(prop n) (1856-1939) psychiatrist. Father of psychoanalysis. Liked his leathers with extra long fringes.
(1856-1939) psychiatrist in Vienna; Positivist; Naturalist; wrote 1. Moses and Monotheism, Totem and Taboo Civilization and Its Discontents General Introduction to Psychoanalysis An Outline of Psychoanalysis and 5. New Introductory Lectures on Psychoanalysis. The Mind (self) is conceived as a dynamic unity of three interacting and interrelated components: id: the unconscious driving force originally identified with sex instinct but later associated with the opposing drives of eros (life instinct) and arakne (death instinct); ego: the conscious, thinking activity of self, calculatingly selfish in seeking its own satisfactions alone; superego: originally the censor or the conscience of the self as an internalized social morality developed entirely in early childhood and as the result of conflict between the id (as child) and society. Ego or consciousness (mind in the usual sense) develops from the id in its encounter with the social and physical environment.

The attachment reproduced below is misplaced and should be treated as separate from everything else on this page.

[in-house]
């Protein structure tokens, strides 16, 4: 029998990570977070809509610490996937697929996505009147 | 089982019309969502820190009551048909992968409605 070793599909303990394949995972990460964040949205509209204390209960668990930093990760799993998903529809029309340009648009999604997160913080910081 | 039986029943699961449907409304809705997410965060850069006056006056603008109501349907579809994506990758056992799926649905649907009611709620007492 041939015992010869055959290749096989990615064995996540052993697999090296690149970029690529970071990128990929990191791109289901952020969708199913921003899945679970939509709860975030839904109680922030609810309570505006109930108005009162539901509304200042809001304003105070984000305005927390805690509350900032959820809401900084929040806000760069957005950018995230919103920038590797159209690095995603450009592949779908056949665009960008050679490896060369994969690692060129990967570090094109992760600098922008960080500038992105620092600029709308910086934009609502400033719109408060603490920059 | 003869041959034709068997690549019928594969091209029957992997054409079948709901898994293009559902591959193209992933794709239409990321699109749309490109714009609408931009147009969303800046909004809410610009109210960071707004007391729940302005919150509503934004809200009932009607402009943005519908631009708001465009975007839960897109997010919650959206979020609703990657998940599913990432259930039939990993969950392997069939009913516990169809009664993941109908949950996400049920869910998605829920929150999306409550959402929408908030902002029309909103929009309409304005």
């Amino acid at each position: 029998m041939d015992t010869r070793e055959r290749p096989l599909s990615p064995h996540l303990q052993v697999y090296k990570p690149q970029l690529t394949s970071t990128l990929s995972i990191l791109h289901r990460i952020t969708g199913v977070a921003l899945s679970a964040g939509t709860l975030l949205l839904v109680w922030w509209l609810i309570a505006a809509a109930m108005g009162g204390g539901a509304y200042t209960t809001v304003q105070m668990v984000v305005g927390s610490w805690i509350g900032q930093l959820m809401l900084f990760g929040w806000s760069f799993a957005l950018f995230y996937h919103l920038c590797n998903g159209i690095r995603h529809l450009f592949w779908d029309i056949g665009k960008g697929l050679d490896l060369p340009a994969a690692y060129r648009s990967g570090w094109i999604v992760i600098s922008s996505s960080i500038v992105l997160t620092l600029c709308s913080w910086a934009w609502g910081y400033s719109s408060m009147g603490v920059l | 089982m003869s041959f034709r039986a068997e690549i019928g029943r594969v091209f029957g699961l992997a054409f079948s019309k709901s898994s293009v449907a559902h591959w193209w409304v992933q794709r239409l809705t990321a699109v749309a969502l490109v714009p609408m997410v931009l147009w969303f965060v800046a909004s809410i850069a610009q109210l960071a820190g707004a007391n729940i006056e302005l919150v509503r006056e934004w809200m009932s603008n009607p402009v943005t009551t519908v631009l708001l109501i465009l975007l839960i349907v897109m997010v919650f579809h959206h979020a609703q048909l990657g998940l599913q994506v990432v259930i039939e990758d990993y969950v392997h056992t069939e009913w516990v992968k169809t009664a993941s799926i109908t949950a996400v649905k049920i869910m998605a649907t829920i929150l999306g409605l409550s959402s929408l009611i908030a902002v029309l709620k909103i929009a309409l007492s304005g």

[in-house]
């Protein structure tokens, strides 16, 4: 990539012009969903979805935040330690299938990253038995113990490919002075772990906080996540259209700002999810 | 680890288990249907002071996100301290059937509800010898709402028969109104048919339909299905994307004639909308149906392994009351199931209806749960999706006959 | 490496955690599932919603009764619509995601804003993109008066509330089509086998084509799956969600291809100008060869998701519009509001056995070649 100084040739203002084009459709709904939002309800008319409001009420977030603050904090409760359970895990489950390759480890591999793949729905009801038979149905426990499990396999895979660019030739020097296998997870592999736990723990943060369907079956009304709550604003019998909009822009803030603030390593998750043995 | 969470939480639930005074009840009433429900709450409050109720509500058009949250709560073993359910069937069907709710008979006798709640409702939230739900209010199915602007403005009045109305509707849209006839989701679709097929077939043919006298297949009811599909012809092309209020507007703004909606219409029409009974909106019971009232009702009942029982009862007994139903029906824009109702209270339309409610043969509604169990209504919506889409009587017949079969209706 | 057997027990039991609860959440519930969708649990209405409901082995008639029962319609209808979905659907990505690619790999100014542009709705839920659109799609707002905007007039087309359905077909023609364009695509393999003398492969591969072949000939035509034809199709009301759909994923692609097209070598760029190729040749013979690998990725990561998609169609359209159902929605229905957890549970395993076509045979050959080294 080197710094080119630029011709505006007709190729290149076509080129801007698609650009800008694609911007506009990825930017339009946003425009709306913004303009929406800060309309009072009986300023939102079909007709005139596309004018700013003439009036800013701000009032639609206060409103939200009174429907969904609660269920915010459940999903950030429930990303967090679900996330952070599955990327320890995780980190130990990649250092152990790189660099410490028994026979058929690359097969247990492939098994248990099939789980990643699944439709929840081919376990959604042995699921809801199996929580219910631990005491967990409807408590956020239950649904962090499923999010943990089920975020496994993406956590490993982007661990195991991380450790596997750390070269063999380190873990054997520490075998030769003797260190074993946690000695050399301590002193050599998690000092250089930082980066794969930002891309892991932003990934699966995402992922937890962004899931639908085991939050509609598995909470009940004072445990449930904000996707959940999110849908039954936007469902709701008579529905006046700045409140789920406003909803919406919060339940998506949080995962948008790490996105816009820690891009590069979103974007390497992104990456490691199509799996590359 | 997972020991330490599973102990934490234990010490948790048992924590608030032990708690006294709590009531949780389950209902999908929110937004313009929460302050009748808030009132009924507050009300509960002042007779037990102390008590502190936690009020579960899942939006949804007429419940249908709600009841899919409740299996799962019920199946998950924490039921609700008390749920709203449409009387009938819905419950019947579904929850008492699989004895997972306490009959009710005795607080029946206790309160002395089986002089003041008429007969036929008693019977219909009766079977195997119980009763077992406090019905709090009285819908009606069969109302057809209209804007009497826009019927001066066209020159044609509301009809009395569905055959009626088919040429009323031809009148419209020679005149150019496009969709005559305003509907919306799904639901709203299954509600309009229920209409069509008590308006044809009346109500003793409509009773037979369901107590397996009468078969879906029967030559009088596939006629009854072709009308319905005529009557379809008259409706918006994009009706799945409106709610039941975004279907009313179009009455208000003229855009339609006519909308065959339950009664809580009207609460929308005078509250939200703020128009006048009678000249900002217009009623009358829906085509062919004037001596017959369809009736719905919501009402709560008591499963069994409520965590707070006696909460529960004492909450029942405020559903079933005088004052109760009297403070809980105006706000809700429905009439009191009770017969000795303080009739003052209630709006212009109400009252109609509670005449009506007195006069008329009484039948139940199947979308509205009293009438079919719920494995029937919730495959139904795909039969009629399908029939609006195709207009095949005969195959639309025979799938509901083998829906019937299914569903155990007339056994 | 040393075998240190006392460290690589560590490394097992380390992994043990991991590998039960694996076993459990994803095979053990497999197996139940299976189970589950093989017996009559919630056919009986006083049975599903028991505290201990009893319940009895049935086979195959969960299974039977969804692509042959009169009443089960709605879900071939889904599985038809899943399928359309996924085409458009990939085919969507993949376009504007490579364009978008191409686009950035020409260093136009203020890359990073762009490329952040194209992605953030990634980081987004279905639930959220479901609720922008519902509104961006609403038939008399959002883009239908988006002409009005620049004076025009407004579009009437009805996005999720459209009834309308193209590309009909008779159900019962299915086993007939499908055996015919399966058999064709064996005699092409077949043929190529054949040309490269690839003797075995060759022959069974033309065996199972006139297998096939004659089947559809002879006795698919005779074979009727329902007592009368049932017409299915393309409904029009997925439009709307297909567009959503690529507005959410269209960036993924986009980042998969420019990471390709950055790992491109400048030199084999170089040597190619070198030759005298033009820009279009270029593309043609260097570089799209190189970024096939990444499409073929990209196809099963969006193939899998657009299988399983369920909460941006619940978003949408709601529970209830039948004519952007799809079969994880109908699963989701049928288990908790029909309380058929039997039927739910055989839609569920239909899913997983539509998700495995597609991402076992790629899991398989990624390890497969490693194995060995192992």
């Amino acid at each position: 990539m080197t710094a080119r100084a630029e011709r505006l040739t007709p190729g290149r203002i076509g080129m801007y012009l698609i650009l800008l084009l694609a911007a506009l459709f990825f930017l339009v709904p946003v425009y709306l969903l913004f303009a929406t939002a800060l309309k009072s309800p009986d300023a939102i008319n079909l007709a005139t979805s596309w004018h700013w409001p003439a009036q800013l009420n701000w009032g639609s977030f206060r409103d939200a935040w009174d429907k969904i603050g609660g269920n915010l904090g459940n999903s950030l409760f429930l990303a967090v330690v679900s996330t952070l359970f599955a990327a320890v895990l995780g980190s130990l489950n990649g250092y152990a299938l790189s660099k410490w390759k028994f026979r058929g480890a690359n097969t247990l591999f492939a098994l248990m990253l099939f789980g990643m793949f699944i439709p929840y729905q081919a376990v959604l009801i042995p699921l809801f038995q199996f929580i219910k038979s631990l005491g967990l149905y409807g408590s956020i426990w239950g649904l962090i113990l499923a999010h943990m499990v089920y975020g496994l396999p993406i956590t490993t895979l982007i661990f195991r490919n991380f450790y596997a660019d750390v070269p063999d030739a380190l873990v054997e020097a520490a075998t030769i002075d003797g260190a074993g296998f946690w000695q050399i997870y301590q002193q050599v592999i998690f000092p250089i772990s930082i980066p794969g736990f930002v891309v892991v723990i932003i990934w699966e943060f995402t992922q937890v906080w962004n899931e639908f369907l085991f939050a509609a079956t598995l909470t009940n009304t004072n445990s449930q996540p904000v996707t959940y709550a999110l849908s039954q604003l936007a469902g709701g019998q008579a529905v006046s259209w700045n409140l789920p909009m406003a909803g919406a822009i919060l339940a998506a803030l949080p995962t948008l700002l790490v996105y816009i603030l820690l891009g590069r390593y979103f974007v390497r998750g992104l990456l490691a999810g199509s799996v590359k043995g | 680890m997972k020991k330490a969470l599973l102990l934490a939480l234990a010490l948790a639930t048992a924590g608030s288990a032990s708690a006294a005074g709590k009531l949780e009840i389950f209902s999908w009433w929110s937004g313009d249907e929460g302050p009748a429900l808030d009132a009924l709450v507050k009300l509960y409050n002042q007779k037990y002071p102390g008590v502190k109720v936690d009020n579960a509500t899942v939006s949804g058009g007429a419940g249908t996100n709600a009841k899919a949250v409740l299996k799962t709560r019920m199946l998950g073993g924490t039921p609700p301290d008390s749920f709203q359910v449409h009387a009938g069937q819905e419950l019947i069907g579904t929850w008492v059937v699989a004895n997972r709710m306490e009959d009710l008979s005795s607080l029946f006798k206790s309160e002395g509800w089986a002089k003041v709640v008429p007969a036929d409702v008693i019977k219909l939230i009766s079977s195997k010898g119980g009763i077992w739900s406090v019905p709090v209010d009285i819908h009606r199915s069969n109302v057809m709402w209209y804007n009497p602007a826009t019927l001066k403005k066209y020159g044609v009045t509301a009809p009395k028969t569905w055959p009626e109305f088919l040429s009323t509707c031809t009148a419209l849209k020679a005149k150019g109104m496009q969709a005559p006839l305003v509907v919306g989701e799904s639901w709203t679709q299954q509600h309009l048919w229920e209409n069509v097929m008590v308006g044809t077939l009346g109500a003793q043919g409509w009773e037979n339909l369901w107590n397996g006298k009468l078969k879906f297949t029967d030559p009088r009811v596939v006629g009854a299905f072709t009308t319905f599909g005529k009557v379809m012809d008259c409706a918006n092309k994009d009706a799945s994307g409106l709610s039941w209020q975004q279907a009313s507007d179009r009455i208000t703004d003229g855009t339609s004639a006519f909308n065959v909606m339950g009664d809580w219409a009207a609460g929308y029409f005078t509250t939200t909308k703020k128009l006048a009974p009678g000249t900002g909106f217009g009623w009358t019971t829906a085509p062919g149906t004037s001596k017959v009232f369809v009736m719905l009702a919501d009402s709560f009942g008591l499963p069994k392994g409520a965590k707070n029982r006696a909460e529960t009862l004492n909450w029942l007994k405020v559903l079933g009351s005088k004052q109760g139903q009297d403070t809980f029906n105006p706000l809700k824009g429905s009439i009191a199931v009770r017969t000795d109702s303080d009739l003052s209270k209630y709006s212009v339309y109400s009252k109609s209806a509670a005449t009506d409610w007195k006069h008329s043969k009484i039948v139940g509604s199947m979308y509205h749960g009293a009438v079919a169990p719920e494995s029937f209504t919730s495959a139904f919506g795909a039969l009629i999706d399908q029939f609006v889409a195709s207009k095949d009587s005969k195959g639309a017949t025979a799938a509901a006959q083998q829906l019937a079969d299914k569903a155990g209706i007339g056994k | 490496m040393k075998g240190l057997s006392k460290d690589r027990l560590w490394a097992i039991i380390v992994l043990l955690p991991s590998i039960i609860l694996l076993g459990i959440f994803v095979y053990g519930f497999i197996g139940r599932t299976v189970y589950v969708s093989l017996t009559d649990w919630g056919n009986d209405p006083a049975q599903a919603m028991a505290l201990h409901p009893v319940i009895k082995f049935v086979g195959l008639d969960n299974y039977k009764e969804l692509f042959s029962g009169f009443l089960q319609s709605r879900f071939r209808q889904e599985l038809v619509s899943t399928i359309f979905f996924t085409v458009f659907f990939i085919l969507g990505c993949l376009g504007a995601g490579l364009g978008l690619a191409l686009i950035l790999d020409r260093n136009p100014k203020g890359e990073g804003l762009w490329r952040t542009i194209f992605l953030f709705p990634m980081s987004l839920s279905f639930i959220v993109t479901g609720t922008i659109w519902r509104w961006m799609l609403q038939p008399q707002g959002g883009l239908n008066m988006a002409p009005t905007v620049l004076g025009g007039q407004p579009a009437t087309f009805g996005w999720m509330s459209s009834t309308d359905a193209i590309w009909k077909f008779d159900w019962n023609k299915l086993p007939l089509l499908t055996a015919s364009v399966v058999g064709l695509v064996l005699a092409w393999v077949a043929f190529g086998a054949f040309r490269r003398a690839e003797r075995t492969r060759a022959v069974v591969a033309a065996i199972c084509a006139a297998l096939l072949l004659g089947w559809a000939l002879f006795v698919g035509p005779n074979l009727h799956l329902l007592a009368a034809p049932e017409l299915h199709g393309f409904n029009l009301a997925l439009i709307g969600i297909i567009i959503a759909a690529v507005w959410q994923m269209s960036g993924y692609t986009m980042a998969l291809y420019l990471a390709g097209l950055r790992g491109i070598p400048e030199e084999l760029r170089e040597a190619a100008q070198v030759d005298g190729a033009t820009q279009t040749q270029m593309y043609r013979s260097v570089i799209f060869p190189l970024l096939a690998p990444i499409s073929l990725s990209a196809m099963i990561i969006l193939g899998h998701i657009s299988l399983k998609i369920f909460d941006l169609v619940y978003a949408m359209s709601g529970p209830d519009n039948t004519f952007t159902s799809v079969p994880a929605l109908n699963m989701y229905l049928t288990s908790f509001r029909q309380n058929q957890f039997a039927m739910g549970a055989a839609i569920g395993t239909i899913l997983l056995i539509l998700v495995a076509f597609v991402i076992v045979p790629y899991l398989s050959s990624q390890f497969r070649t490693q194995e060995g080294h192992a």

(1856-1939): The founder of psychoanalytic psychology who held that cultural activity can be traced to the repression and sublimation of sexual desire. Authors of this century have been most influenced by Freud's interpretations of dream symbolism and his theories about the subconscious mind.
An Austrian neurologist recognized as the founder of psychoanalysis.
Viennese physician (19th-20th centuries); developed theories of the workings of the human unconscious; argued that behavior is determined by impulses. (p. 716)